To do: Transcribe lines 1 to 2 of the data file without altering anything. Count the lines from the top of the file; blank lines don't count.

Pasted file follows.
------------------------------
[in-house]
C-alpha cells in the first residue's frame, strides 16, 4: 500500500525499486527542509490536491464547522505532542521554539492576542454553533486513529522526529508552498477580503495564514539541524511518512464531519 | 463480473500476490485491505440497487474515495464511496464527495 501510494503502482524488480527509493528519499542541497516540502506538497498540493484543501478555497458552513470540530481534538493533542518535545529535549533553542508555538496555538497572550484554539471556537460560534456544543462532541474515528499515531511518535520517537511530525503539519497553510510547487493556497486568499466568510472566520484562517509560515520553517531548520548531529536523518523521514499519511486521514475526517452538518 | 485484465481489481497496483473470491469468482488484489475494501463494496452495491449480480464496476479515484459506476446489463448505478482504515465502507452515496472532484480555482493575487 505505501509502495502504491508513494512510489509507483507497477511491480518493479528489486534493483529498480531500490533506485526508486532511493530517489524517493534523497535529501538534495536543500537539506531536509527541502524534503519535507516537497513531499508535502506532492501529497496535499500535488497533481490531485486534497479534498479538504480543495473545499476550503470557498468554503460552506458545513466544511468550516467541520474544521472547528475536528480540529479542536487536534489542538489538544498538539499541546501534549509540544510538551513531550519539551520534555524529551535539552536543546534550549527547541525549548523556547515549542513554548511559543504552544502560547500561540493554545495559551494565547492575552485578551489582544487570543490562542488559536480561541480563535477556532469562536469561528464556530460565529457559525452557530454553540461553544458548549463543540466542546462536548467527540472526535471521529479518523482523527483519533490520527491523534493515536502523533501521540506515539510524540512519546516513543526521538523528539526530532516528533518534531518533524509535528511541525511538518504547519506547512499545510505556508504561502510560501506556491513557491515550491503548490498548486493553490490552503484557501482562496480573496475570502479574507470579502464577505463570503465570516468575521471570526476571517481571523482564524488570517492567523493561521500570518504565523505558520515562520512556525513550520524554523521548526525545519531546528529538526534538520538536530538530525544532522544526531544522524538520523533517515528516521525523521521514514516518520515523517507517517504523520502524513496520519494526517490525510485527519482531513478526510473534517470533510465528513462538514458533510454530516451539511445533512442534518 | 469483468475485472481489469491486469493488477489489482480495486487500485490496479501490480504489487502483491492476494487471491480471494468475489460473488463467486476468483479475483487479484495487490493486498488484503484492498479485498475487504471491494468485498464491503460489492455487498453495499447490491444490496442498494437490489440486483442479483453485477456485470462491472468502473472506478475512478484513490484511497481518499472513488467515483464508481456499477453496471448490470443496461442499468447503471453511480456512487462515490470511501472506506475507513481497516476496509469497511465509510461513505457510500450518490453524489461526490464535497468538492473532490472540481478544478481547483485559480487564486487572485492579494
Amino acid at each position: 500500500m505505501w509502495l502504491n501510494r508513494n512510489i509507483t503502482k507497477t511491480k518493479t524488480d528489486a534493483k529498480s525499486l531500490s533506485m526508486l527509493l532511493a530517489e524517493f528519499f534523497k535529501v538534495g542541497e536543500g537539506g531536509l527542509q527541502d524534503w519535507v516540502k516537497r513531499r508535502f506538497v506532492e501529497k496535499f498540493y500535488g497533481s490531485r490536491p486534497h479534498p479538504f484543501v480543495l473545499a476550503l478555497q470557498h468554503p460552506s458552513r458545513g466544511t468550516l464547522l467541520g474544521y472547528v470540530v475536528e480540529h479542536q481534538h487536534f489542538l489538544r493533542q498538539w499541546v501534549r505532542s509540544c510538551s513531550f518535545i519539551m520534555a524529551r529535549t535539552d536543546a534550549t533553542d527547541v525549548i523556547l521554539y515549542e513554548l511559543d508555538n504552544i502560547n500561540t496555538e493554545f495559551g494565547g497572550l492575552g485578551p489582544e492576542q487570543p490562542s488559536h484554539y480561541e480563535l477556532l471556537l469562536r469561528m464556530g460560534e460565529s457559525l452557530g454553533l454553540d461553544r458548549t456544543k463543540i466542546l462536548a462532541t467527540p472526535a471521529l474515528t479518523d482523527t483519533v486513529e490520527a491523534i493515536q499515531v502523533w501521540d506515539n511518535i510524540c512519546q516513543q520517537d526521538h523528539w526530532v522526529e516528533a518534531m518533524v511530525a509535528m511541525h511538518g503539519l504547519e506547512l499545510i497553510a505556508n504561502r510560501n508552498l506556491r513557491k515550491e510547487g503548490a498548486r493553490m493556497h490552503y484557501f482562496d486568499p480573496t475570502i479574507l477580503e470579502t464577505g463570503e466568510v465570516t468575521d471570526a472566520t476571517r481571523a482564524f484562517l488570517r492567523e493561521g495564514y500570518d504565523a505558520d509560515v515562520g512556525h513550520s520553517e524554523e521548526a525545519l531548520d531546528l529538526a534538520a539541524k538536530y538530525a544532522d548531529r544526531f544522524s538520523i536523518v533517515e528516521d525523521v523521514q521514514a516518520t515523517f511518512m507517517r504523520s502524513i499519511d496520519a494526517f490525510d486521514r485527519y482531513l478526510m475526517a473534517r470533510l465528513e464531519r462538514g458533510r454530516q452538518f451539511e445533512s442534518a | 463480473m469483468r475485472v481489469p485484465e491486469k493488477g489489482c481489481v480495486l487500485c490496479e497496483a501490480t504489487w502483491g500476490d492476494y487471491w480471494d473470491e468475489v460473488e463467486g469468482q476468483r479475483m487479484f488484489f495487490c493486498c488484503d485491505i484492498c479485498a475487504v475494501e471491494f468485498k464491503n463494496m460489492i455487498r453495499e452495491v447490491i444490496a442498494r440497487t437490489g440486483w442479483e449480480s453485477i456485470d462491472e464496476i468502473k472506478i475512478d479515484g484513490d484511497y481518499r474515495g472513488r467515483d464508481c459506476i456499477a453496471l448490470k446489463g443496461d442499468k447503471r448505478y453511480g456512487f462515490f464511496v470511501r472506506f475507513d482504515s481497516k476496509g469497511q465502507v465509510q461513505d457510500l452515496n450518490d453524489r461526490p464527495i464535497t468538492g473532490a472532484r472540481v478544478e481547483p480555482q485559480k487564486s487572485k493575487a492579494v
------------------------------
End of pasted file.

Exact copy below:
[in-house]
C-alpha cells in the first residue's frame, strides 16, 4: 500500500525499486527542509490536491464547522505532542521554539492576542454553533486513529522526529508552498477580503495564514539541524511518512464531519 | 463480473500476490485491505440497487474515495464511496464527495 501510494503502482524488480527509493528519499542541497516540502506538497498540493484543501478555497458552513470540530481534538493533542518535545529535549533553542508555538496555538497572550484554539471556537460560534456544543462532541474515528499515531511518535520517537511530525503539519497553510510547487493556497486568499466568510472566520484562517509560515520553517531548520548531529536523518523521514499519511486521514475526517452538518 | 485484465481489481497496483473470491469468482488484489475494501463494496452495491449480480464496476479515484459506476446489463448505478482504515465502507452515496472532484480555482493575487 505505501509502495502504491508513494512510489509507483507497477511491480518493479528489486534493483529498480531500490533506485526508486532511493530517489524517493534523497535529501538534495536543500537539506531536509527541502524534503519535507516537497513531499508535502506532492501529497496535499500535488497533481490531485486534497479534498479538504480543495473545499476550503470557498468554503460552506458545513466544511468550516467541520474544521472547528475536528480540529479542536487536534489542538489538544498538539499541546501534549509540544510538551513531550519539551520534555524529551535539552536543546534550549527547541525549548523556547515549542513554548511559543504552544502560547500561540493554545495559551494565547492575552485578551489582544487570543490562542488559536480561541480563535477556532469562536469561528464556530460565529457559525452557530454553540461553544458548549463543540466542546462536548467527540472526535471521529479518523482523527483519533490520527491523534493515536502523533501521540506515539510524540512519546516513543526521538523528539526530532516528533518534531518533524509535528511541525511538518504547519506547512499545510505556508504561502510560501506556491513557491515550491503548490498548486493553490490552503484557501482562496480573496475570502479574507470579502464577505463570503465570516468575521471570526476571517481571523482564524488570517492567523493561521500570518504565523505558520515562520512556525513550520524554523521548526525545519531546528529538526534538520538536530538530525544532522544526531544522524538520523533517515528516521525523521521514514516518520515523517507517517504523520502524513496520519494526517490525510485527519482531513478526510473534517470533510465528513462538514458533510454530516451539511445533512442534518 | 469483468475485472481489469491486469493488477489489482480495486487500485490496479501490480504489487502483491492476494487471491480471494468475489460473488463467486476468483479475483487479484495487490493486498488484503484492498479485498475487504471491494468485498464491503460489492455487498453495499447490491444490496442498494437490489440486483442479483453485477456485470462491472468502473472506478475512478484513490484511497481518499472513488467515483464508481456499477453496471448490470443496461442499468447503471453511480456512487462515490470511501472506506475507513481497516476496509469497511465509510461513505457510500450518490453524489461526490464535497468538492473532490472540481478544478481547483485559480487564486487572485492579494